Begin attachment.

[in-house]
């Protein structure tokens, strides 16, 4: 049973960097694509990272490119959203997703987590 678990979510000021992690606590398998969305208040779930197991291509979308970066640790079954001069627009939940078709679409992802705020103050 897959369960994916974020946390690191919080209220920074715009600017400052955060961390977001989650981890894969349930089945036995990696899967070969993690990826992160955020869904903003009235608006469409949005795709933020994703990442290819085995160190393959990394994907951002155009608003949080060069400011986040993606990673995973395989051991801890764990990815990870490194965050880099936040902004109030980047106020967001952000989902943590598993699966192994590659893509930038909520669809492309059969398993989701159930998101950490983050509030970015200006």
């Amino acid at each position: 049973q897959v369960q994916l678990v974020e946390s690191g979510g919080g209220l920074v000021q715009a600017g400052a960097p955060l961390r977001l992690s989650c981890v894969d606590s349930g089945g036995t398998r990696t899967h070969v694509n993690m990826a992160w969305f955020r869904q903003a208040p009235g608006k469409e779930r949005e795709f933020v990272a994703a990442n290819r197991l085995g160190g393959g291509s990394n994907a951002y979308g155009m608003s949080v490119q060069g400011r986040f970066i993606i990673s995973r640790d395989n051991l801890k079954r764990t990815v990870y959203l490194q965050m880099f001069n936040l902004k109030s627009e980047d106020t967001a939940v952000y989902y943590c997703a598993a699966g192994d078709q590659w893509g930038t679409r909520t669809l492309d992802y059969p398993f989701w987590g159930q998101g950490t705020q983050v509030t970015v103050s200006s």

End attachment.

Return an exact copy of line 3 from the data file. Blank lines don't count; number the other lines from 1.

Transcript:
């Amino acid at each position: 049973q897959v369960q994916l678990v974020e946390s690191g979510g919080g209220l920074v000021q715009a600017g400052a960097p955060l961390r977001l992690s989650c981890v894969d606590s349930g089945g036995t398998r990696t899967h070969v694509n993690m990826a992160w969305f955020r869904q903003a208040p009235g608006k469409e779930r949005e795709f933020v990272a994703a990442n290819r197991l085995g160190g393959g291509s990394n994907a951002y979308g155009m608003s949080v490119q060069g400011r986040f970066i993606i990673s995973r640790d395989n051991l801890k079954r764990t990815v990870y959203l490194q965050m880099f001069n936040l902004k109030s627009e980047d106020t967001a939940v952000y989902y943590c997703a598993a699966g192994d078709q590659w893509g930038t679409r909520t669809l492309d992802y059969p398993f989701w987590g159930q998101g950490t705020q983050v509030t970015v103050s200006s």